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Document Life

Director Leslie Tai Previews Her POV Documentary “How to Have an American Baby” 

Director Leslie Tai Previews Her POV Documentary “How to Have an American Baby”

Photo Credit: PBS

Years ago I remember hearing about the looming threat of anchor babies from the media and a few GOP lawmakers. Like any topic that is politicized by lawmakers or sensationalized by the media, the truth is always much more nuanced and complex.

What exactly is birth tourism and why are Chinese women coming to the United States to have their American babies? Why would these families spend thousands of dollars — and sometimes risk their lives and the lives of their babies — to give birth here?

In part one of my exclusive Q&A with director Leslie Tai, we talked about her interest in this topic and how she convinced her subjects to participate in the film.

TV GOODNESS: How and when did you first hear about birth tourism and what made you want to make a film about it?

LESLIE TAI: “The film is nine years in the making. The first time I heard about it… I love telling this story. It was a long-time friend of mine from Beijing. I had spent all of my twenties living in China, hence the connection. So, it was this call from my friend that came out of the blue one day, two weeks before I was gonna get married.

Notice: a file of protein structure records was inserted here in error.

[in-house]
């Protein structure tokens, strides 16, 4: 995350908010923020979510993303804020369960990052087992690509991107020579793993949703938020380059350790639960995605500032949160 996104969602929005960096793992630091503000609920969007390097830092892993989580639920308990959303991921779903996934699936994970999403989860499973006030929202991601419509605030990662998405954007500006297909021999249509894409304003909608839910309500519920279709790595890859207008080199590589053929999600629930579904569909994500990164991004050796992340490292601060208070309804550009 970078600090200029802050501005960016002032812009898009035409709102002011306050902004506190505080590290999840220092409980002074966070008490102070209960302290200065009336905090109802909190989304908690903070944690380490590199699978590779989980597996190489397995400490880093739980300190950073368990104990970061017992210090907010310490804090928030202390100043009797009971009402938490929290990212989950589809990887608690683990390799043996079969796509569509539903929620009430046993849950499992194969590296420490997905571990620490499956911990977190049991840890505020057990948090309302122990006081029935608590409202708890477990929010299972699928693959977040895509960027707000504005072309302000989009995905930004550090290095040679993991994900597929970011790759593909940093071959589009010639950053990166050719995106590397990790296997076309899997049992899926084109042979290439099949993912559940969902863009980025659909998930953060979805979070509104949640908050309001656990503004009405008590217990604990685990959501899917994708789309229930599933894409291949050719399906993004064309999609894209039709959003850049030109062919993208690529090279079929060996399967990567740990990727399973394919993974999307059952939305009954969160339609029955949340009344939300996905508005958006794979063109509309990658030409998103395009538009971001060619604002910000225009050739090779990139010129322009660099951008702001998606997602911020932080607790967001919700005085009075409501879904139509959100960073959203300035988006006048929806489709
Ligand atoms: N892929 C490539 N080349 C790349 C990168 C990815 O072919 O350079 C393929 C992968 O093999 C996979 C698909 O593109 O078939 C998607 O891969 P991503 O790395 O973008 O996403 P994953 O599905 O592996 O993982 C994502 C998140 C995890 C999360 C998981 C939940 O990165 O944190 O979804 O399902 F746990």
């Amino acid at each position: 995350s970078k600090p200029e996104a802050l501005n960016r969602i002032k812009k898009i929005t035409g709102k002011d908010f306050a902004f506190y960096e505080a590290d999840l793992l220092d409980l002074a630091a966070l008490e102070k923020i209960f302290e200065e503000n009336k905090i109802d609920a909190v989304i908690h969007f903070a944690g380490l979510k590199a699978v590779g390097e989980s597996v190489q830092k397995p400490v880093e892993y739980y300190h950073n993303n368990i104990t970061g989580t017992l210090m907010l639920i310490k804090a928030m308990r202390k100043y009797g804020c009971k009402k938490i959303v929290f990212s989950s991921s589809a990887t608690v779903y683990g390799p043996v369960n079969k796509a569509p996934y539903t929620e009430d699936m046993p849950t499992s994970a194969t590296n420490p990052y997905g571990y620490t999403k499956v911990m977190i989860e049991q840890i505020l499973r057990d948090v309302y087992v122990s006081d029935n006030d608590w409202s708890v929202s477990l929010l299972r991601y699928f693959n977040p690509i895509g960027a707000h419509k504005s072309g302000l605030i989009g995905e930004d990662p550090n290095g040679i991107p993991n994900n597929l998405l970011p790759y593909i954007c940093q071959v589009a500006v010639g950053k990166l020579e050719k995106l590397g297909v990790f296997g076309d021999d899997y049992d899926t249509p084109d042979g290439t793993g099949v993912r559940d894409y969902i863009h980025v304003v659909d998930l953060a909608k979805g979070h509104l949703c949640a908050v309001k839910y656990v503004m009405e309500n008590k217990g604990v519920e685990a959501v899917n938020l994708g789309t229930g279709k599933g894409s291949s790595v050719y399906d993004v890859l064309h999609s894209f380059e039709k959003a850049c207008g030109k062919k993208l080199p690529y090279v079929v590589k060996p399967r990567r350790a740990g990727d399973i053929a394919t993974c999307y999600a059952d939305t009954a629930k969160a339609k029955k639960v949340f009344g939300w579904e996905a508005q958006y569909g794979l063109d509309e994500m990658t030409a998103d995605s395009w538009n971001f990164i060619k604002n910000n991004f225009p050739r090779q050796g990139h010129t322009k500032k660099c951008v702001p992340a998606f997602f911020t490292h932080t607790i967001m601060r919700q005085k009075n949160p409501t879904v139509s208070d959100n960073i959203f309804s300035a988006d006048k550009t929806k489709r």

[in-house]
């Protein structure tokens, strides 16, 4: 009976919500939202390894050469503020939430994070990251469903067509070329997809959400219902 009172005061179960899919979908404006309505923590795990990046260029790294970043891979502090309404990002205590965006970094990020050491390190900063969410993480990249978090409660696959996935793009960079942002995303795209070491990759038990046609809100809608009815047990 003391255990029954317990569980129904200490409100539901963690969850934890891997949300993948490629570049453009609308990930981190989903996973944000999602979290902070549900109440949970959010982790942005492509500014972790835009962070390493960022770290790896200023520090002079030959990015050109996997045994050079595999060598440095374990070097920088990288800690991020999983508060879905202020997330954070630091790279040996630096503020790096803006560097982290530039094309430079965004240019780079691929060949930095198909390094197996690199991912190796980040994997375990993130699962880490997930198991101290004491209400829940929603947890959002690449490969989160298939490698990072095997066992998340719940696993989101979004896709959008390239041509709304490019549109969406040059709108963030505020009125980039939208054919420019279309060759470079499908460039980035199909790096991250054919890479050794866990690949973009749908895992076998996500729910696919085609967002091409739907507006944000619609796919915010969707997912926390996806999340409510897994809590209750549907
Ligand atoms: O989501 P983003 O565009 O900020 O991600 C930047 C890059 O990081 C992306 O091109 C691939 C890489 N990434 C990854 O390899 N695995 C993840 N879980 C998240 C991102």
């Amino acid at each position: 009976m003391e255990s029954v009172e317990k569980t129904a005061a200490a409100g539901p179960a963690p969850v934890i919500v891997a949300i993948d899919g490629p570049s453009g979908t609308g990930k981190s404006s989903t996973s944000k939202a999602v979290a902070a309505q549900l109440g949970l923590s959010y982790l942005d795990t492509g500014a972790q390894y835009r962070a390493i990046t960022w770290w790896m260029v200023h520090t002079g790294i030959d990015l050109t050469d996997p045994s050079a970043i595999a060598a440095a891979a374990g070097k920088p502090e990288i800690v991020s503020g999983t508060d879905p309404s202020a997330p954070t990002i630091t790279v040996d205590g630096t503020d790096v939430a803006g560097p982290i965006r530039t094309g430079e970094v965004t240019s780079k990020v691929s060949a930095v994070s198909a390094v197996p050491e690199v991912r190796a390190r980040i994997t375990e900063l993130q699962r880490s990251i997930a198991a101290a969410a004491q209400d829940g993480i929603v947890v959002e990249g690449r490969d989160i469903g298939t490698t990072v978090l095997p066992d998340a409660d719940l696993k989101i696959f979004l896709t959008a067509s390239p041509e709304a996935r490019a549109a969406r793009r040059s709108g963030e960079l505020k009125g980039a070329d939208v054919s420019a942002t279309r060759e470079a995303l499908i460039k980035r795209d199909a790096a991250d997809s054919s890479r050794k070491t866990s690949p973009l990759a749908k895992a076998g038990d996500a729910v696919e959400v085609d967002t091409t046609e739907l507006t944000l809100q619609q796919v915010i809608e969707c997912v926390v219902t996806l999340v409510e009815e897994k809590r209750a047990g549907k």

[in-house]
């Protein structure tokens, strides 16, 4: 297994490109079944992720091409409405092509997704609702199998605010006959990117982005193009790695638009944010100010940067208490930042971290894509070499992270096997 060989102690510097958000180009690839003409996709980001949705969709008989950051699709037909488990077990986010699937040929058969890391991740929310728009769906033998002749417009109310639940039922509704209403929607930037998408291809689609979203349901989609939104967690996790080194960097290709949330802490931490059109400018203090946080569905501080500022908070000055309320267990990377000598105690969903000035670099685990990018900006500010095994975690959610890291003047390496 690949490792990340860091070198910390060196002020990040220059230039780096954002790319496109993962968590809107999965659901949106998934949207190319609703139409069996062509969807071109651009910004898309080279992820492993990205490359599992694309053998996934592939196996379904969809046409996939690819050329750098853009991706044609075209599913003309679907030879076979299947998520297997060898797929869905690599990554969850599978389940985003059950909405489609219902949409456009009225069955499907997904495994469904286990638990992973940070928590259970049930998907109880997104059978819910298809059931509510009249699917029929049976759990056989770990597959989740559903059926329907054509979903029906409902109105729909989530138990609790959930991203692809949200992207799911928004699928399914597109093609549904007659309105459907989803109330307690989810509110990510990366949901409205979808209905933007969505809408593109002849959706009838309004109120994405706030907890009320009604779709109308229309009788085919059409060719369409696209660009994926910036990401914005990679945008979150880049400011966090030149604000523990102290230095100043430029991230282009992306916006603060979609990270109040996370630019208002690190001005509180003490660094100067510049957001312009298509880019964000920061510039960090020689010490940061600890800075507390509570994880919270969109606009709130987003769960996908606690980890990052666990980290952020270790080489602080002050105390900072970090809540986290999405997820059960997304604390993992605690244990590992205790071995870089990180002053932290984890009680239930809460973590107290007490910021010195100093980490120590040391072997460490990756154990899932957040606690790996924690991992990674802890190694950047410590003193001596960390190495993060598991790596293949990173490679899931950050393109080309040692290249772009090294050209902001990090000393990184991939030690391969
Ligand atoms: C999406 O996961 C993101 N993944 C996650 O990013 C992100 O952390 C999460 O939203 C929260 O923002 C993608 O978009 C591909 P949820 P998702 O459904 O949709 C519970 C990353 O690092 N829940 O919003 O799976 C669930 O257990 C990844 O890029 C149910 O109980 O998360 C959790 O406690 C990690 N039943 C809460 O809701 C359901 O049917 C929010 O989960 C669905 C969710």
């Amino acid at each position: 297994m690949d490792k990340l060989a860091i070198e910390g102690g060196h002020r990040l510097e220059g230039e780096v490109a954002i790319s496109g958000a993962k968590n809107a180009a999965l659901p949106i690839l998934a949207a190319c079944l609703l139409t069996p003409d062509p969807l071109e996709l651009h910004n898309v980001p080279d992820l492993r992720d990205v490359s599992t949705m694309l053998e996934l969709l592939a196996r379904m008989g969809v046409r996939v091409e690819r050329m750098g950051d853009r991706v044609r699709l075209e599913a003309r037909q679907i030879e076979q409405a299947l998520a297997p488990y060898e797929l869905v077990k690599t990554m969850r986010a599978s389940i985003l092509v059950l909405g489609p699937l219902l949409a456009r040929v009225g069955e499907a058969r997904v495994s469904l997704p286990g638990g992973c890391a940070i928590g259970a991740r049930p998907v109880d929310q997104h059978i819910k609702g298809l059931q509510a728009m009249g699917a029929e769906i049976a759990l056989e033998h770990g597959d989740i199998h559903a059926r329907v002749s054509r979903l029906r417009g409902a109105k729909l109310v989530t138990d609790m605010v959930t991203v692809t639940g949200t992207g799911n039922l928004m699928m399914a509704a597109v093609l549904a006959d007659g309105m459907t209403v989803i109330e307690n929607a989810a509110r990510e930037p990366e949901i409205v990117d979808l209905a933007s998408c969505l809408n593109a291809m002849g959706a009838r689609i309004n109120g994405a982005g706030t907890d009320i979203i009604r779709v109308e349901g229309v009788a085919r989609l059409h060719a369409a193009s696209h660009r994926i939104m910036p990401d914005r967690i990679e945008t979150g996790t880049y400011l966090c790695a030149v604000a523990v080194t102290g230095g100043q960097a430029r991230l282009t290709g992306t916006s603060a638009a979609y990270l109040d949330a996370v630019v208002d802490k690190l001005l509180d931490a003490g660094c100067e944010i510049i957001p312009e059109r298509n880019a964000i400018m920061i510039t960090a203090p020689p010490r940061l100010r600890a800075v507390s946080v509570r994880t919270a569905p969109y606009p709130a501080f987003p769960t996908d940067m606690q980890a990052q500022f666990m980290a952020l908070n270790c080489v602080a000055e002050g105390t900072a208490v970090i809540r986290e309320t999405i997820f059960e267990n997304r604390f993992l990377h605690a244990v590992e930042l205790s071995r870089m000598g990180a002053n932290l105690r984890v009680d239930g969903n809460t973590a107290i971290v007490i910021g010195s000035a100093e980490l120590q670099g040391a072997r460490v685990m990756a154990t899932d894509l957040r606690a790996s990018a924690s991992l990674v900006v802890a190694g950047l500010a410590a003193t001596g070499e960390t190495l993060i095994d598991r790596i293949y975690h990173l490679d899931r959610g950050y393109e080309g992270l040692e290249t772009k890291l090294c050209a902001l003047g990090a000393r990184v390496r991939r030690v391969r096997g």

She told me she was in the US and at the time I knew she was dating a wealthy older man, maybe to try to increase her opportunities. It wasn’t until we got on video chat that she showed me her big belly. She was oiling it up and told me, ‘Hey, listen, I’m in this crazy place in Los Angeles that you’ve probably never heard of. I’m on this hilltop development and I’m surrounded by maternity hotels. I’m surrounded by pregnant Chinese women. I’m here and it’s just a crazy situation and I think you should come and make a film about it.’

So I really entered into the story through a friend of mine. It was like a step-by-step reveal. I was like, ‘Oh, you’re pregnant?’ And she was like, ‘Yeah, I’m here to have an American baby.’ She’s like, ‘You just go on this website and there’s a whole Chinese Craigslist that services people like me. And there’s just hundreds of women here that are doing the same thing.’ So that’s how I got into it.

[As to why] I had to make this film, it came from all the time I spent in China during China’s rise, the big coming out starting at the Beijing Olympics. There was a group of us expats living in China. It was just so clear returning from China to the United States that Americans have no concept of China as a society. Its people, I mean. It was just really a narrow view coming from the mainstream media about the rising middle class and the rise and economic development and human rights abuses.

There was this total lack of any kind of real life stories of real people that are actually focusing on their lived experiences. In my work, I really like to provoke. I felt like this was a super controversial topic. But what if we could go behind the headlines and really just dive into the humanity of all the people involved in this crazy underworld? Everybody’s connected by this invisible web. So going in, and I really wanted to tell the story of all the unexpected players, you wouldn’t think about who are all involved, whose lives are all intertwined with this industry.”